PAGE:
Bloom electricity costs about $200 per megawatt-hour – three times the price of typical coal, gas, nuclear or hydroelectric power.
The Northeast pays 56 percent more for its energy than the national average and has little to show for it.
The United States and Western democracies as a whole are increasingly minor players among global carbon dioxide emitters, U.S. EPA data show. Without dramatic emissions reductions in China, India, and other developing nations, dramatic reductions in the United States, Western Europe, and Japan will have little impact on global carbon dioxide emissions. According to EPA data (https://www.epa.gov/ghgemissions/global-greenhouse-gas-emissions-data), the United States, Western Europe, and Japan account for a cumulative 28% of global carbon dioxide emissions. China alone accounts for 30%, India accounts for 7%, and the rest of the world cumulatively accounts for 35%. The share of global emissions from the United [...]
Republican Sen. Robert Ortt of New York criticized the state’s Democratic Gov. Andrew Cuomo Wednesday for unambiguously opposing natural gas production while citizens contend with rolling blackouts and expensive energy prices.
China is turning to natural gas power to fight urban smog but only produces about half as much natural gas as it needs.
CFACT Senior Policy Advisor Paul Driessen warns that the impending lawsuits against oil and gas companies -- created by corrupt city governments as a last-gasp hope for escaping bankruptcy -- pose grave danger for the U.S. economy should these cities succeed. Yet, says Driessen, the very premises of these suits suggests they should be thrown out of court.
As CFACT Senior Policy Analyst Paul Driessen explains, federal revenues from offshore drilling fell from $18 billion in 2008 to just $2.5 billion in 2016 thanks largely to Obama era policies while state revenues from closer-in rigs went up. The Trump-Zinke proposal would open federal waters (outside the 3-mile limit) to drilling, with huge potential revenues and contributions to national security. The planning and evaluation process, Driessen argues, should not be impeded.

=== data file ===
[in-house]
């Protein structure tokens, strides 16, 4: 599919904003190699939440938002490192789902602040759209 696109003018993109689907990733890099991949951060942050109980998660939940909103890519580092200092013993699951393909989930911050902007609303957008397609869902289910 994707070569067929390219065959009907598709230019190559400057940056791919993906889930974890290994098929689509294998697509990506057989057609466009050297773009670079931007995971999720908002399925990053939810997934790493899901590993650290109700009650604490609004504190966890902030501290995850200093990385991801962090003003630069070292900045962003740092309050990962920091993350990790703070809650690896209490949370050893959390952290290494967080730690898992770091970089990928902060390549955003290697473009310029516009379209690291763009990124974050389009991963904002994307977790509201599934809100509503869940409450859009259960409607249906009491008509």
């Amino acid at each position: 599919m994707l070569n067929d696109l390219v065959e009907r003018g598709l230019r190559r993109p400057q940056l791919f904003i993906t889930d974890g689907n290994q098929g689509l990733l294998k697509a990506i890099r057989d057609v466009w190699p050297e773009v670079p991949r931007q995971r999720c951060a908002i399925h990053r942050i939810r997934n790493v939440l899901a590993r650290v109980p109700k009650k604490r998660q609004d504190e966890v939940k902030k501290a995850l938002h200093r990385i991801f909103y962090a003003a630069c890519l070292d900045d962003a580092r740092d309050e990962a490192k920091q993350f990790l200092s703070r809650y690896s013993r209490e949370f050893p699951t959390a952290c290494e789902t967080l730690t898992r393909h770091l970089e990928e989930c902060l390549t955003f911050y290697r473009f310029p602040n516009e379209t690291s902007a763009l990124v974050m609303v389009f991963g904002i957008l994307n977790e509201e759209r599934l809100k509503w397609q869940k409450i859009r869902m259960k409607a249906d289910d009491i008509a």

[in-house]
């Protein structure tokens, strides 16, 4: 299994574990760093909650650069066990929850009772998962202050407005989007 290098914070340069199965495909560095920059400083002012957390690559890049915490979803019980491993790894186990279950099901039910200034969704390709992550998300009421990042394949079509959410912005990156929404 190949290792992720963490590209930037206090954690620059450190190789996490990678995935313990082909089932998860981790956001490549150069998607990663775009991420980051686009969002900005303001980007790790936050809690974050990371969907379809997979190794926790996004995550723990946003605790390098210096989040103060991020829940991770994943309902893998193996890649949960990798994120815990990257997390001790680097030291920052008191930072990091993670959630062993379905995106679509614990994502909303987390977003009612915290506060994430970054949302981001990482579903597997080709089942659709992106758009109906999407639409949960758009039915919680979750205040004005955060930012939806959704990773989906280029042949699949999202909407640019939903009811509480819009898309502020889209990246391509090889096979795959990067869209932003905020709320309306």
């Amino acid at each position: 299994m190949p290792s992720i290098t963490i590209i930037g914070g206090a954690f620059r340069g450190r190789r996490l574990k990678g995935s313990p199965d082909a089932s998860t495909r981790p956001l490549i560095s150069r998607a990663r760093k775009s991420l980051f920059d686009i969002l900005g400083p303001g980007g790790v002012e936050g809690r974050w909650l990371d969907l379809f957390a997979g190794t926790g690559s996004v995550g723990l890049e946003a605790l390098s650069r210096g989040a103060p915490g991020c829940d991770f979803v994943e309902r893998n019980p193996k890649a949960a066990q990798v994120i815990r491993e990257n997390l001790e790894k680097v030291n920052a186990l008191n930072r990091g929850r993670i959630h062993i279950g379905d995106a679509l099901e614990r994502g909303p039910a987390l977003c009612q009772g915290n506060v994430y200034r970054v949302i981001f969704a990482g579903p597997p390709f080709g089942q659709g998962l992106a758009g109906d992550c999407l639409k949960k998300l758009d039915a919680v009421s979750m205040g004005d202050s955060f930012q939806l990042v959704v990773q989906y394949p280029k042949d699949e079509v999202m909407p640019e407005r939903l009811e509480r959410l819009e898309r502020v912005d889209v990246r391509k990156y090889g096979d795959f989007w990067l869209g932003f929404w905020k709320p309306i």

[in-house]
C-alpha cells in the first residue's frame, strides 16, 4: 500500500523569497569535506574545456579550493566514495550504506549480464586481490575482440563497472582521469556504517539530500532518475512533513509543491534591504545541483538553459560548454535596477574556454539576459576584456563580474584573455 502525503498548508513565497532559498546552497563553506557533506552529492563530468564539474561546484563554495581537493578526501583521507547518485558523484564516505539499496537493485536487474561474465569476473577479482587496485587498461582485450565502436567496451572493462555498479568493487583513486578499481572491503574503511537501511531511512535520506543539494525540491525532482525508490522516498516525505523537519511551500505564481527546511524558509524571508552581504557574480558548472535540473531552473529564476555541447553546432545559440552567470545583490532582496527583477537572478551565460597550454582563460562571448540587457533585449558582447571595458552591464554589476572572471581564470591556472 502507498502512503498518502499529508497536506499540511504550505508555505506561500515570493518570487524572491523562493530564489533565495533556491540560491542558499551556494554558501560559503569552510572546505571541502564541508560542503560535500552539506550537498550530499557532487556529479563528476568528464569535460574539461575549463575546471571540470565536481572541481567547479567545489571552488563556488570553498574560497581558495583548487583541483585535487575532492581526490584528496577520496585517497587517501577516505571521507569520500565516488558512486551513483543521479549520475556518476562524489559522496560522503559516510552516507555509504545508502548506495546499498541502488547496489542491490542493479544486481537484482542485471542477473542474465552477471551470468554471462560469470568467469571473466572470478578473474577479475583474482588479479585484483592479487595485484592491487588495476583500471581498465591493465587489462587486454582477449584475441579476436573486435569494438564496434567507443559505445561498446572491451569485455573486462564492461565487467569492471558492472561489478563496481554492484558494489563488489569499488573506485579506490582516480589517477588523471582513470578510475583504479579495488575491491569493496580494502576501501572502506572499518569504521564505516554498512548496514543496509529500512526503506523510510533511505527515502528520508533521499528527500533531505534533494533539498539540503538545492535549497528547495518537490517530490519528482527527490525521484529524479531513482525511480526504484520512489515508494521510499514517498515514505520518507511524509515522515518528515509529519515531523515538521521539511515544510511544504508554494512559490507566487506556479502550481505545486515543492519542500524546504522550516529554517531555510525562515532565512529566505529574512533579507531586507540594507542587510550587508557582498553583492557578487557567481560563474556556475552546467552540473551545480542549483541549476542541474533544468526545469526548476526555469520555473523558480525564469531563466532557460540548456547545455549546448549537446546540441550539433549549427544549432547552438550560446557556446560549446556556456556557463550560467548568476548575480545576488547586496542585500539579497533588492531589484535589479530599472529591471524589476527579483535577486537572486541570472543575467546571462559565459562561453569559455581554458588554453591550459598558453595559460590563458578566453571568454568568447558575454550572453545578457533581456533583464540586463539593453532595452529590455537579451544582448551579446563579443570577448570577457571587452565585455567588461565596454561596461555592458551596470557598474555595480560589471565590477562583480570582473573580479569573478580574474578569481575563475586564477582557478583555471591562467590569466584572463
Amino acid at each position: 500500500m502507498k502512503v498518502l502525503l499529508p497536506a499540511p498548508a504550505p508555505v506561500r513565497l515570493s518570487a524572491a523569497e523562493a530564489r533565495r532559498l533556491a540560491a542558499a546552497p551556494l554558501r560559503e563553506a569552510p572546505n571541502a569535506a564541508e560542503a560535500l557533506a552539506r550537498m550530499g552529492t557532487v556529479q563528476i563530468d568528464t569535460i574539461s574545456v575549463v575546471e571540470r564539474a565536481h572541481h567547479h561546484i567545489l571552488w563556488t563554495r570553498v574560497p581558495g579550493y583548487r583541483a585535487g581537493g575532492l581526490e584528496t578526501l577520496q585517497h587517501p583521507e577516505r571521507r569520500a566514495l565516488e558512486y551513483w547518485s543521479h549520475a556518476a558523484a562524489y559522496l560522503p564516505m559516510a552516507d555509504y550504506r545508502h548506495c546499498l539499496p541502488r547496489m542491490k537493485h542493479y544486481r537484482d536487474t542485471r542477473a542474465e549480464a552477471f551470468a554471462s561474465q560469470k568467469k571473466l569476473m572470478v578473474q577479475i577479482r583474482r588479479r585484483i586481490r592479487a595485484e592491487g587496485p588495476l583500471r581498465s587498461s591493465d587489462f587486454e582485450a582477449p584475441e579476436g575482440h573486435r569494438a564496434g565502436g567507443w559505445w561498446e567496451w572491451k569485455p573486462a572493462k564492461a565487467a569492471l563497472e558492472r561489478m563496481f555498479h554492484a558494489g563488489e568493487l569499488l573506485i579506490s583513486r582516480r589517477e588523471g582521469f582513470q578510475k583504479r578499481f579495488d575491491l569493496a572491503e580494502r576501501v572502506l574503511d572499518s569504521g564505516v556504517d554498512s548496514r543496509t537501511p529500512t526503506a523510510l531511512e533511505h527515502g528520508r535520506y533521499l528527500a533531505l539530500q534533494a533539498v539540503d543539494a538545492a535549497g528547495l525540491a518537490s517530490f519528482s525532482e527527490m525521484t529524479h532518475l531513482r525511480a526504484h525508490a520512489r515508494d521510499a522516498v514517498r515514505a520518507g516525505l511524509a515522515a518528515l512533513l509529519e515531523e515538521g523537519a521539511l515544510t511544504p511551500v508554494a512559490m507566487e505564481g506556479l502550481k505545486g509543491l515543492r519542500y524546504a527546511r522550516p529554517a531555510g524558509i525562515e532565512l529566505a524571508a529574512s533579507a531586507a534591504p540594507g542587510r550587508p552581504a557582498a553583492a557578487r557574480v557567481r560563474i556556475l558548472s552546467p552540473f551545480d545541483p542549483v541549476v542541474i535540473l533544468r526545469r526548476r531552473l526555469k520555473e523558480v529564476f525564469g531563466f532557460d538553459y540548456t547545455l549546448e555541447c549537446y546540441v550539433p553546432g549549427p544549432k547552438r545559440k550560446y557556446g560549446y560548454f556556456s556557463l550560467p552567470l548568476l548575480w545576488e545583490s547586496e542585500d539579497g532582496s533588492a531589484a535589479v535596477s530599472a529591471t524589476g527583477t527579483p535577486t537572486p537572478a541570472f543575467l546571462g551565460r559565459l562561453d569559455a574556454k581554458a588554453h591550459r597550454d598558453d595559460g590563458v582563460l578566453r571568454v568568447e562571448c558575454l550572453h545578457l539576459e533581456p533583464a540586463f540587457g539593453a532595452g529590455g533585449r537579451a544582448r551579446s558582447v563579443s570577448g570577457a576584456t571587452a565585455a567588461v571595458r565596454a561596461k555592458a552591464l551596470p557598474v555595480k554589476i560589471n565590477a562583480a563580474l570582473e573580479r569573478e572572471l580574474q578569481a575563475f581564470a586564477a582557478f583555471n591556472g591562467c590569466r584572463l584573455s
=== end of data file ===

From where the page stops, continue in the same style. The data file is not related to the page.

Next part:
CFACT Senior Policy Analyst Paul Driessen extols the benefits of the opening some 2,000 acres of the huge Arctic National Wildlife Reserve to exploration and drilling for oil and gas. The potential for the region is at least 15 billion gallons of oil a year - more than enough to keep the Trans-Alaska Pipeline up and running for a long time to come.
The shale energy revolution if bringing true energy security to America, yet small businesses have almost been driven out of business by regulations from the federal EPA and PA State Department of Environmental Protection.
CFACT Senior Policy Analyst Paul Driessen laments the long, arduous battle to open the Keystone XL pipeline -- an action that would eliminate the need for 1,225 railroad tanker cars per day (450,000 per year) or 3,500 semi-trailer tanker trucks daily (1,275,000 annually) that currently transport oil to refineries, saving lives and costs and creating jobs in rural America. Driessen also recounts the many ways that fossil fuels enrich humanity -- from feed stocks for paints, plastics, pharmaceuticals, and other products to powering the manufacturing centers that create computers, smart phones, healthcare technologies, vehicles, and batteries.
CFACT Senior Policy Advisor Paul Driessen wishes the entire world a happy time of thanksgiving -- for the fossil fuels, hydroelectric power, and other contributions to reliable, affordable energy that has powered a dramatic shift in life expectancy and standards of living and world health, lifting billions out of poverty. He further challenges us to extend these blessings to the billions who even today lack the blessings of energy, in part because of elitist, eco-imperialist refusal to underwrite the financing of anything but renewable energy that is unreliable, expensive, and only in some cases the best (short-term) option.
In an article published in The Hill, CFACT Senior Policy Advisor Paul Driessen reports that the 3-2 vote by the Nebraska Public Service Commission to approve a new route through the state for the long-delayed Keystone Pipeline may or may not signal completion of the pipeline is near. Read the excerpt here, and the full article in The Hill.
CFACT Senior Policy Advisor Paul Driessen, a Virginia resident, laments the direction that newly elected Governor Ralph Northam is taking the people of the state -- into restrictions on carbon dioxide that include cap-and-trade emissions buying and selling -- and other foolish schemes that will harm the poor and lower middle classes the most and do little or nothing to change the Earth's climate.
CFACT Senior Policy Advisor Paul Driessen lauds President Trump and his administration for rolling back Obama era restrictions on fossil fuels that had already hurt the U.S. economy -- the rollbacks should unleash massive economic growth and create lots of jobs.
West Virginia University professor James E. Smith and graduate student Alex Hatch report that the United States economy has begun to grow steadily despite falling oil consumption. Moreover, worldwide energy demand dropped significantly between 2013 and 2015 and the trend is continuing despite growing world populations and expanding energy availability. They note that , worldwide (not just in today's rich countries), the only thing limiting our future progress and comity is our imagination and ingenuity.